Saturday, June 21, 2014

Village Life in the Middle Ages - Make Your Own Sundial

Middle Ages Unit Study 
Week 15: We learned about life in the middle ages and made sundials.

A time when the feudal system with kings and queens, knights and ladies, craftsmen, servants and peasants determined status, life was very different than today. Few people could read and write. Girls learned to cook and sing, and were married around 12 years old. Boys learned the skills of their fathers. People dumped chamber pots into the streets and slept together on beds of hay. Bath water was shared between family members and blood letting was a common medical procedure. The maypole and egg dances were performed during special events and children played games such as hoops, bad mitten, chess and marbles. Early geared clocks had been invented, but only the very rich could afford them. Most people kept time with sundials.

Adventures in the Middle Ages (Good Times Travel Agency) is the story of a two children who visit a time travel agency and journey back to the middle ages. On their vacation they experience empty bellies in peasant houses, poachers stealing animals, castle kitchen work and more. An excellent book for young children studying the middle ages.



After learning a bit about life during the middle ages we did two simple projects focusing on time and seasons.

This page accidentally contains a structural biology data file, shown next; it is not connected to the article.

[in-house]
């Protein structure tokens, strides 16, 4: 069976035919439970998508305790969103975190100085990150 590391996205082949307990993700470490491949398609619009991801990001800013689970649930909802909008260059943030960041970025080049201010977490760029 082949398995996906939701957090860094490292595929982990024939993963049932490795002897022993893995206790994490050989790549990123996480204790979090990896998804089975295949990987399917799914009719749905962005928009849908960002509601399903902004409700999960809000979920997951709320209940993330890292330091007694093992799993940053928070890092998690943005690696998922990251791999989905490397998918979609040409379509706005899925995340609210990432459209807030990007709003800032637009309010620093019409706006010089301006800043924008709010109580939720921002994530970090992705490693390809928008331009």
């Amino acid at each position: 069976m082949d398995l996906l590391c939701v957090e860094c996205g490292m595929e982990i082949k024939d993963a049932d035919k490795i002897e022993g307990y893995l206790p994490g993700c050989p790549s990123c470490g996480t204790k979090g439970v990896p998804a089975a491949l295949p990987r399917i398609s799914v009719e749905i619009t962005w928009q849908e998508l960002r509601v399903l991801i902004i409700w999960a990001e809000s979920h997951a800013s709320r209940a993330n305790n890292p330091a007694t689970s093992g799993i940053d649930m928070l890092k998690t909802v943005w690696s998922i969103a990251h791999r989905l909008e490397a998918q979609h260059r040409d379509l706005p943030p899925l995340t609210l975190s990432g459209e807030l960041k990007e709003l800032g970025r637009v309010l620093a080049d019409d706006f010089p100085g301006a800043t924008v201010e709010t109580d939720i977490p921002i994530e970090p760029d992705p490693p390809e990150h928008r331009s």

Labors of the Month

During the middle ages, many people performed similar labors each month of the year. For example, in March, seeds were often planted, April was for weeding, June was for harvesting early crops, October was for milling, and November was for butchering and weaving. Much of this work is still performed during the same months today.

Although we cut out this color wheel and glued it to a paper plate for display, creating a unique wheel where the children were able to fill in the labors would be much more rewarding.
In addition to being a good middle ages activity, this activity is great for children learning about the months of the year and the calendar.

Make Your Own Sundial

Our simple sundials were constructed using a paper plate and a straw. To have a successful sundial project the following items are key.

  • A dry sunny day
  • A spot which receives sun most of the day to place the sundial
  • Rocks, duct tape or some other method to prevent the sundial from flying away in the wind
  • An alarm to go off every hour as a reminder to mark the shadow on the sundial

To make sundials a thumb tack and pencil were used to pierce a small hole in the center of a paper plate. Next a straw was inserted into the hole and dabbed with glue to secure into place.



Next the sundials were placed outside in a sunny spot and secured in place with rocks. At each hour of the day a line was drawn and labeled to mark the time.

I've seen instructions for sundials which include images of the numbers 1-12 evenly spaced around the paper plate much like the face of a clock. Although it's tempting, and easy to do that method will result in a sundial which does not work.

Depending on the location of the sundial, the numbers will end up being spaced in more of a semi-circle shape.

This very simple project went extremely well with both our Earth Science study and our study of the middle ages. Please visit our history and science pages for more hands-on activities.





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1 comment:

  1. I am so happy you are ahead of me in history because each week I can add a new activity or two to my list to do for next year. Happy dance!

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